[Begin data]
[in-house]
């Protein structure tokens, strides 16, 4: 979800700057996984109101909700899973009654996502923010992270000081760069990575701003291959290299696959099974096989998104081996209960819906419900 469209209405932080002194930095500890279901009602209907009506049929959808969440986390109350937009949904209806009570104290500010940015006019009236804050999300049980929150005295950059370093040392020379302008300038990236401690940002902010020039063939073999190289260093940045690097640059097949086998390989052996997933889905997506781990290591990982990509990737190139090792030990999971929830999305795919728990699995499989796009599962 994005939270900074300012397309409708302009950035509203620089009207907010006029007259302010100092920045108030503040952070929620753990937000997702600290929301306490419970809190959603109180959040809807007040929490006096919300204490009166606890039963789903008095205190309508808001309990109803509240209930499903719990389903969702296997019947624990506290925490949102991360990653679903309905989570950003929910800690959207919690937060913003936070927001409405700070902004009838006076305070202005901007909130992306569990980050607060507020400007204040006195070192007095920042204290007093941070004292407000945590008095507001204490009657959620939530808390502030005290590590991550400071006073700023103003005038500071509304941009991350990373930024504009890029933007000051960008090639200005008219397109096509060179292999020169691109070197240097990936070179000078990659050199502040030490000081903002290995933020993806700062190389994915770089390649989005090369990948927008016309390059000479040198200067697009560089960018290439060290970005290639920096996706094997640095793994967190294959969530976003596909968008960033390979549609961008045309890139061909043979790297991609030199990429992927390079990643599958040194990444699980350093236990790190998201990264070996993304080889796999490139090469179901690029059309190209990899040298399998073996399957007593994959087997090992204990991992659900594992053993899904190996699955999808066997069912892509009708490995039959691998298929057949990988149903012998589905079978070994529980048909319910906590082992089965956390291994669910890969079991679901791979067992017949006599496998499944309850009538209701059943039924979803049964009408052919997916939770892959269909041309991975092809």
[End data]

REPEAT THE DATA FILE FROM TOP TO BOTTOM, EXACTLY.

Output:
[in-house]
């Protein structure tokens, strides 16, 4: 979800700057996984109101909700899973009654996502923010992270000081760069990575701003291959290299696959099974096989998104081996209960819906419900 469209209405932080002194930095500890279901009602209907009506049929959808969440986390109350937009949904209806009570104290500010940015006019009236804050999300049980929150005295950059370093040392020379302008300038990236401690940002902010020039063939073999190289260093940045690097640059097949086998390989052996997933889905997506781990290591990982990509990737190139090792030990999971929830999305795919728990699995499989796009599962 994005939270900074300012397309409708302009950035509203620089009207907010006029007259302010100092920045108030503040952070929620753990937000997702600290929301306490419970809190959603109180959040809807007040929490006096919300204490009166606890039963789903008095205190309508808001309990109803509240209930499903719990389903969702296997019947624990506290925490949102991360990653679903309905989570950003929910800690959207919690937060913003936070927001409405700070902004009838006076305070202005901007909130992306569990980050607060507020400007204040006195070192007095920042204290007093941070004292407000945590008095507001204490009657959620939530808390502030005290590590991550400071006073700023103003005038500071509304941009991350990373930024504009890029933007000051960008090639200005008219397109096509060179292999020169691109070197240097990936070179000078990659050199502040030490000081903002290995933020993806700062190389994915770089390649989005090369990948927008016309390059000479040198200067697009560089960018290439060290970005290639920096996706094997640095793994967190294959969530976003596909968008960033390979549609961008045309890139061909043979790297991609030199990429992927390079990643599958040194990444699980350093236990790190998201990264070996993304080889796999490139090469179901690029059309190209990899040298399998073996399957007593994959087997090992204990991992659900594992053993899904190996699955999808066997069912892509009708490995039959691998298929057949990988149903012998589905079978070994529980048909319910906590082992089965956390291994669910890969079991679901791979067992017949006599496998499944309850009538209701059943039924979803049964009408052919997916939770892959269909041309991975092809």